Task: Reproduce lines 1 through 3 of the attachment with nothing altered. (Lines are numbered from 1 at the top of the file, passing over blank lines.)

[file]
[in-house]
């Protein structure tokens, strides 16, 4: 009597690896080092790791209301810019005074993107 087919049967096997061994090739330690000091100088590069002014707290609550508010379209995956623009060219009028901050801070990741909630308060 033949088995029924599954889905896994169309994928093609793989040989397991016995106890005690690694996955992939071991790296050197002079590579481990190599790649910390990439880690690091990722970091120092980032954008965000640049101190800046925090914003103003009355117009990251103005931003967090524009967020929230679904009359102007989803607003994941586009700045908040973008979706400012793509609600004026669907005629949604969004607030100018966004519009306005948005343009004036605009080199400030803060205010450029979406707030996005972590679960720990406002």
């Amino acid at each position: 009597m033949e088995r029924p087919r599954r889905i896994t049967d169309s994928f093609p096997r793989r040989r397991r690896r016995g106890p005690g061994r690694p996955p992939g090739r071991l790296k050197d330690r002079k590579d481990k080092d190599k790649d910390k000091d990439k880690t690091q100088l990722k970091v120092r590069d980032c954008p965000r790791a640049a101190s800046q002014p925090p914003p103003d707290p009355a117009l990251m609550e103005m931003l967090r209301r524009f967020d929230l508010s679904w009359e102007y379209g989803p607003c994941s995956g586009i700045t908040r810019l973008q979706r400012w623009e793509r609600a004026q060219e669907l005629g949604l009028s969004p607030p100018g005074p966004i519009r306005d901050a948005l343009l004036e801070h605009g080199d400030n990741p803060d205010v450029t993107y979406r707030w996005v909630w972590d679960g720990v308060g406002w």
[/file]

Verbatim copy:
[in-house]
């Protein structure tokens, strides 16, 4: 009597690896080092790791209301810019005074993107 087919049967096997061994090739330690000091100088590069002014707290609550508010379209995956623009060219009028901050801070990741909630308060 033949088995029924599954889905896994169309994928093609793989040989397991016995106890005690690694996955992939071991790296050197002079590579481990190599790649910390990439880690690091990722970091120092980032954008965000640049101190800046925090914003103003009355117009990251103005931003967090524009967020929230679904009359102007989803607003994941586009700045908040973008979706400012793509609600004026669907005629949604969004607030100018966004519009306005948005343009004036605009080199400030803060205010450029979406707030996005972590679960720990406002």
């Amino acid at each position: 009597m033949e088995r029924p087919r599954r889905i896994t049967d169309s994928f093609p096997r793989r040989r397991r690896r016995g106890p005690g061994r690694p996955p992939g090739r071991l790296k050197d330690r002079k590579d481990k080092d190599k790649d910390k000091d990439k880690t690091q100088l990722k970091v120092r590069d980032c954008p965000r790791a640049a101190s800046q002014p925090p914003p103003d707290p009355a117009l990251m609550e103005m931003l967090r209301r524009f967020d929230l508010s679904w009359e102007y379209g989803p607003c994941s995956g586009i700045t908040r810019l973008q979706r400012w623009e793509r609600a004026q060219e669907l005629g949604l009028s969004p607030p100018g005074p966004i519009r306005d901050a948005l343009l004036e801070h605009g080199d400030n990741p803060d205010v450029t993107y979406r707030w996005v909630w972590d679960g720990v308060g406002w």